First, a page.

But the much-appreciated and increasingly popular race offerings of NYC Swim are currently on hiatus, leaving open water swimmers frustrated and longing to visit New York City for its open water events. “The Manhattan Island Marathon Swim was an event that I looked forward to every year,” said Barra.
NYC Swim not only organized the Manhattan Island Marathon Swim, but sanctioned nearly every other major race in Manhattan. But a huge vacuum was created when its organization went inexplicably quiet, especially for its world-famous circumnavigation race – one of the three legs of the Triple Crown of Open Water Swimming.
Swimmers wanted to challenge themselves around one of the world’s iconic cities, but event information dried up. Nothing was known about the race. “The decision to add 20 Bridges Circumnavigation Swim of Manhattan* to the New York Open Water calendar is not one we came to lightly,” explained Barra who answers some basic questions below.
“The logistics are complicated, and marathon swimming is a sport that frowns upon the usurpation of an established entity. We would not, nor could not have moved forward in this direction without the encouragement and support of so many marathon swimmers and safety personnel.”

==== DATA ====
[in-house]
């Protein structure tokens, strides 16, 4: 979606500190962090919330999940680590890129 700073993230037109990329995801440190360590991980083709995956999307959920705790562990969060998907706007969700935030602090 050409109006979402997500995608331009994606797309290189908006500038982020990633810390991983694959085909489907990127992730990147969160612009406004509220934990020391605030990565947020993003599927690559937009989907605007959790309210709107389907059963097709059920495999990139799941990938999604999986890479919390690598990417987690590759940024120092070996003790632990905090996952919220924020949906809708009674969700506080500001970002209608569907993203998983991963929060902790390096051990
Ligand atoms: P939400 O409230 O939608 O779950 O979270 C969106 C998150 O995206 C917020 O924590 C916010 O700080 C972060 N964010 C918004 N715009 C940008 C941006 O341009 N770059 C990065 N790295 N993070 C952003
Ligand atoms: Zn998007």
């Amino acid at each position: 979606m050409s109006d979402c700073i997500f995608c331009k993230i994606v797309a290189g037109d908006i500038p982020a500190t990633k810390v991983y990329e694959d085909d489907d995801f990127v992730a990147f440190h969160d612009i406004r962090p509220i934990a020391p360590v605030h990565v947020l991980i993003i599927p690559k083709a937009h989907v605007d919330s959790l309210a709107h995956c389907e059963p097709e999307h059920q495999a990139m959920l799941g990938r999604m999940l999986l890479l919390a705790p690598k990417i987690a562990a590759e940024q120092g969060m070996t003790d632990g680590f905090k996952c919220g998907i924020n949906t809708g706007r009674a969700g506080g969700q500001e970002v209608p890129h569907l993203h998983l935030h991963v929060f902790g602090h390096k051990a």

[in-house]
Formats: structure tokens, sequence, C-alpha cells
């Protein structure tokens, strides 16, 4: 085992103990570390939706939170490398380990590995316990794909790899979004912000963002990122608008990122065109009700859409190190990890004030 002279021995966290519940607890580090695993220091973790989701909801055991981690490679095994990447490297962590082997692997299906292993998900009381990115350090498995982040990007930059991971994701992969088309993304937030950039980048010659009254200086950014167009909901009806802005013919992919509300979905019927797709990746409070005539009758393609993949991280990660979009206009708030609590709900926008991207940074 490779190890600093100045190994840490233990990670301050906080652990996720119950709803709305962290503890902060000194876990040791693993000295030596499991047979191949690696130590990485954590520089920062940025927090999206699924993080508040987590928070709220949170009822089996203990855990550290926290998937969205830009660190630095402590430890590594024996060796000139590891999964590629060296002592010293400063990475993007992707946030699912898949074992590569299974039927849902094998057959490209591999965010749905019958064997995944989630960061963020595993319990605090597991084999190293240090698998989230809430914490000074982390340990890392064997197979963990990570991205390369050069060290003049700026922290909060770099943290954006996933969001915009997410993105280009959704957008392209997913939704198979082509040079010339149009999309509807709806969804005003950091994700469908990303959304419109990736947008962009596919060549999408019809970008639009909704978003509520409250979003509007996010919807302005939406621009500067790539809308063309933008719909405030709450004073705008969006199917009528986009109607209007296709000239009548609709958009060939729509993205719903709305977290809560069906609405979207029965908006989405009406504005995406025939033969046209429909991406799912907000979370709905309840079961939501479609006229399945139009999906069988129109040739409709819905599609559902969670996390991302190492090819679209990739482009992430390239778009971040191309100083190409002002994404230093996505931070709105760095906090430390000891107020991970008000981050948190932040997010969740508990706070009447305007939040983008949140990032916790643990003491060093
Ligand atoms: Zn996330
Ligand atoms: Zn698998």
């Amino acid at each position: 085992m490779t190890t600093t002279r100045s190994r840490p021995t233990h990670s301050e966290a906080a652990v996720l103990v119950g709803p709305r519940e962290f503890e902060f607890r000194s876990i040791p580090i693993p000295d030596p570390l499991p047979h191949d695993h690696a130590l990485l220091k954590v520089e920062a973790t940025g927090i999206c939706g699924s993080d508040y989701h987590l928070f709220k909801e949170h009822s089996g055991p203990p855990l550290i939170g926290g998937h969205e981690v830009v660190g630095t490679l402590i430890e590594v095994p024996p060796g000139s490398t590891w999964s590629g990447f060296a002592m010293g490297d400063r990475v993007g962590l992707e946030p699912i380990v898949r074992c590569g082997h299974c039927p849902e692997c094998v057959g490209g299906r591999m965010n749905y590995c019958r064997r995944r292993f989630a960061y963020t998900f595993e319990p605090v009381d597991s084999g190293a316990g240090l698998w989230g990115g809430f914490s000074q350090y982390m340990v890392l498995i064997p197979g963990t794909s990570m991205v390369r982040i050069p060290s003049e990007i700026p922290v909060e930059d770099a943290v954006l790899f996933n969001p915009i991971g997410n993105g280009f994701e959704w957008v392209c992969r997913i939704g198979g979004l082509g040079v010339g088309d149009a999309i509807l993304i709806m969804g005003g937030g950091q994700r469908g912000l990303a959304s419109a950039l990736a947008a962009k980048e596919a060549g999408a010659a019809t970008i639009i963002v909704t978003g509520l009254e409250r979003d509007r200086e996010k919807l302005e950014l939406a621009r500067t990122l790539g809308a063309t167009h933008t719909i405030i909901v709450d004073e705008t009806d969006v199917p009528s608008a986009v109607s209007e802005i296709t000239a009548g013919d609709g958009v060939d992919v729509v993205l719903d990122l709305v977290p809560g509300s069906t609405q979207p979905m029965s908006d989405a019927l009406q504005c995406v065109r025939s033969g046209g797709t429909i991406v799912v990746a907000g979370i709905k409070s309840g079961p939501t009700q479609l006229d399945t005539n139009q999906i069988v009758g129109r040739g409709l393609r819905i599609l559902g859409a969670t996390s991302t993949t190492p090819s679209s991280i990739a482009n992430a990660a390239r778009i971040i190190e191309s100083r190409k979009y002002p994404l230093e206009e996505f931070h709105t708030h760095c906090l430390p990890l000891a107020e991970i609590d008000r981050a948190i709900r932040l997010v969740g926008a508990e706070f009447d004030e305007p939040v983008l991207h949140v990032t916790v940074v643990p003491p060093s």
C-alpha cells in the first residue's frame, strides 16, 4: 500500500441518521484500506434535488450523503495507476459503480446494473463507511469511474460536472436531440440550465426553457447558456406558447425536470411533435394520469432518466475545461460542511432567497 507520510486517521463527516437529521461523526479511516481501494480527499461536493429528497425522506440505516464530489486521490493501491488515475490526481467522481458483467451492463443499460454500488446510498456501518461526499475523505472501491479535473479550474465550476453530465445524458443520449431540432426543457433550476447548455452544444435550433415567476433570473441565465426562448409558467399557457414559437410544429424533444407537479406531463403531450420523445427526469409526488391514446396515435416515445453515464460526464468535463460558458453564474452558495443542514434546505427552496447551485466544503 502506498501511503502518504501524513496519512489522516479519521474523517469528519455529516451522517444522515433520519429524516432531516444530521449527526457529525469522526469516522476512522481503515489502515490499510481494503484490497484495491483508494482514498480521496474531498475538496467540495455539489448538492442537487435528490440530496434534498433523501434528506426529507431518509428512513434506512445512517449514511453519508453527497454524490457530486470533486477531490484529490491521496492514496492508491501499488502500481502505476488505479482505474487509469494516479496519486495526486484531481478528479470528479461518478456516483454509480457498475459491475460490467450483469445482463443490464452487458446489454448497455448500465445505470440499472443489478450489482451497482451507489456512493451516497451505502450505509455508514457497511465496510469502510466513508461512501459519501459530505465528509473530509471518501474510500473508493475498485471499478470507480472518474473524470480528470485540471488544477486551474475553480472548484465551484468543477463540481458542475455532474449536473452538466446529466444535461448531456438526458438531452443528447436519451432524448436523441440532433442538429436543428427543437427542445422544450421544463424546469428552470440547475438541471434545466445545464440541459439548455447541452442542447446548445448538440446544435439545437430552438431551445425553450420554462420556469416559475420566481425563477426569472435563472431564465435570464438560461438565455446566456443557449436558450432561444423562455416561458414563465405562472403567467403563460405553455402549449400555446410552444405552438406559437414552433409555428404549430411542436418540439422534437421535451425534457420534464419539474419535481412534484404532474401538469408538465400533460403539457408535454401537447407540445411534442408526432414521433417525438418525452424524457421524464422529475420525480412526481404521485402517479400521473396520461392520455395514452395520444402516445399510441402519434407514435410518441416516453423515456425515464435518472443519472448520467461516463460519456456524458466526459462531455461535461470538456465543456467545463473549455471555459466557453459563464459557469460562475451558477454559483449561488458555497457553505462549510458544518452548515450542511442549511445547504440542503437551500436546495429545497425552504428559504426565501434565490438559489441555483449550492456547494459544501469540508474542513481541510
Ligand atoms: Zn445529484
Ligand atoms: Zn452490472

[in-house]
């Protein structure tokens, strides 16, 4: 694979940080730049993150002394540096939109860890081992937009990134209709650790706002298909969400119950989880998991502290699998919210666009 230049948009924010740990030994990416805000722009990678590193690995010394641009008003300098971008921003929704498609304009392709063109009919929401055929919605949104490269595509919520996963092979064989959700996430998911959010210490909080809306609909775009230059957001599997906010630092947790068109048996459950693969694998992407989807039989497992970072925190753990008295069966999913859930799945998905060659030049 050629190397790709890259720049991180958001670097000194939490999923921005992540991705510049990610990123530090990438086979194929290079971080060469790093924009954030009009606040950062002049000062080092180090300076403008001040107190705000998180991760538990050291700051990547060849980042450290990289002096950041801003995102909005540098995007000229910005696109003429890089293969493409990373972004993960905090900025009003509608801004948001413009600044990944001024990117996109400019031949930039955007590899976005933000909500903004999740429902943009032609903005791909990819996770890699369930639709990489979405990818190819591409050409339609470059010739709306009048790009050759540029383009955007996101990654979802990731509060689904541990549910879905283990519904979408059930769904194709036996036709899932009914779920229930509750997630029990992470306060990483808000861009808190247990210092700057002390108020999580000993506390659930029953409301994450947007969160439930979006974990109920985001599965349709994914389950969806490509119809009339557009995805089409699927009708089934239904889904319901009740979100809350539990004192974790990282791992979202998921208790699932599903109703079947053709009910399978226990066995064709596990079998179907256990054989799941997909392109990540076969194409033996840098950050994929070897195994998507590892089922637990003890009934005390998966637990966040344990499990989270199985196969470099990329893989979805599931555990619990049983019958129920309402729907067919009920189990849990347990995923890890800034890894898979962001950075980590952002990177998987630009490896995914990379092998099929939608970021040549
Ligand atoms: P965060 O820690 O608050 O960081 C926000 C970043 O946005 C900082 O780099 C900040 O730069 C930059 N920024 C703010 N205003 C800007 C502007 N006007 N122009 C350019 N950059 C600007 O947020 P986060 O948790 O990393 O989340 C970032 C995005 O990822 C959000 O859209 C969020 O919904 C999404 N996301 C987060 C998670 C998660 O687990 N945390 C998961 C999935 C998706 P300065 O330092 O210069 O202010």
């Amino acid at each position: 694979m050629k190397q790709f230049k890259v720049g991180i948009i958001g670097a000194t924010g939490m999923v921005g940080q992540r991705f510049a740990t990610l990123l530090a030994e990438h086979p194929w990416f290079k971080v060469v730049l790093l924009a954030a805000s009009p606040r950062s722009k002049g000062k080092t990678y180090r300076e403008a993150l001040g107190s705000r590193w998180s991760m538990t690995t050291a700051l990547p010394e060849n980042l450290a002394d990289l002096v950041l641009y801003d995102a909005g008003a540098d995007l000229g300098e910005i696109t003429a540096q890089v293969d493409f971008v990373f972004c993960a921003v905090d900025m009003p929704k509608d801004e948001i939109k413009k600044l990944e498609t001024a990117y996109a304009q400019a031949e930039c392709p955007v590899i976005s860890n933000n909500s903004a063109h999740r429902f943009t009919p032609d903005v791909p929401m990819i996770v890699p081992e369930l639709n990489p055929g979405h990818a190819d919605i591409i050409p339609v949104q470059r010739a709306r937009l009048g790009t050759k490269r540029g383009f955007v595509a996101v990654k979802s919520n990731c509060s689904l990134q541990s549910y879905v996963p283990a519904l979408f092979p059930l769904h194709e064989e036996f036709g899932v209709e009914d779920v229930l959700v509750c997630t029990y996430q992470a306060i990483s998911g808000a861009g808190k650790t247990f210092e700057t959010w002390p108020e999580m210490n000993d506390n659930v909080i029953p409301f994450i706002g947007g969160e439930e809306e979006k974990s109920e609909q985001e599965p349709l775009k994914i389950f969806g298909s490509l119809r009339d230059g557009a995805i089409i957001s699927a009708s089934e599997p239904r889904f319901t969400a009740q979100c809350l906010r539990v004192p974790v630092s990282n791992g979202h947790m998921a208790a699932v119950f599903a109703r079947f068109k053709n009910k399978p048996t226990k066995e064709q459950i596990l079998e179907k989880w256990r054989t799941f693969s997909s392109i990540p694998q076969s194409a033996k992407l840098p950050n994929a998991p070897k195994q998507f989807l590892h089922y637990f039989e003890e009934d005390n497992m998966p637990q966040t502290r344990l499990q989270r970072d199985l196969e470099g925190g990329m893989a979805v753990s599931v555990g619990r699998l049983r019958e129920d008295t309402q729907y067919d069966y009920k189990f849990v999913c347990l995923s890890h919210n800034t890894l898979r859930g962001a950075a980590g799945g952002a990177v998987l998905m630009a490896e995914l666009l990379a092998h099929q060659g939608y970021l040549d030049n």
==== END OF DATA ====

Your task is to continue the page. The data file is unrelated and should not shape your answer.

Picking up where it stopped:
Daily News of Open Water Swimming: Why is the event called 20 Bridges and not MIMS (Manhattan Island Marathon Swim)?
David Barra: There are a few reasons. We don’t wish to infringe upon any trademarks, either actual or implied, and we like bridges.
Daily News of Open Water Swimming: How many swimmers can New York Open Water accommodate in 20 Bridges?
David Barra: Not sure. Our first run will be on August 15th 2016. We have 8 swimmers entered: Tracy Clark, Marty Munson, Marty Filipowski, Kristy McIntyre, Jim Chiudioni, Colum Lavelle, Serbo Simeoni, and Shane Moraghan.
The 20 bridges going in and out of Manhattan on the 20 Bridges Circumnavigation Swim of Manhattan course include:
Hudson River (date built/length):
1. George Washington Bridge (1931/1,450.85 meters)
Harlem River (date built/length):
2. Spuyten Duyvil Bridge (1899/186 meters)
3. Henry Hudson Bridge (1936/673 meters)
4. Broadway Bridge (1962/170.08 meters)
5. University Heights Bridge (1908/82 meters)
6. Washington Bridge (1888/723.9 meters)
7. Alexander Hamilton Bridge (1963/724 meters)
8. High Bridge (1848/600 meters)
9. 18. Macombs Dam Bridge (1895/774 meters)
10. 145th Street Bridge (1905/489 meters)
11. Madison Avenue Bridge (1910/577 meters)
12. Park Avenue Bridge (1954/100 meters)
13. Third Avenue Bridge (1898/853.44 meters)
14. Willis Avenue Bridge (1901/979 meters)
15. Triborough Bridge (1936/230 meters)
16. Wards Island Bridge (1951/285.6 meters)
East River (date built/length):
17. Ed Koch Queensboro Bridge (1909/1,135 meters)
18. Williamsburg Bridge (1903/2,227.48 meters)
19. Manhattan Bridge (1909/2,089 meters)
20. Brooklyn Bridge (1883/1,825 meters)
Copyright © 2016 by World Open Water Swimming Association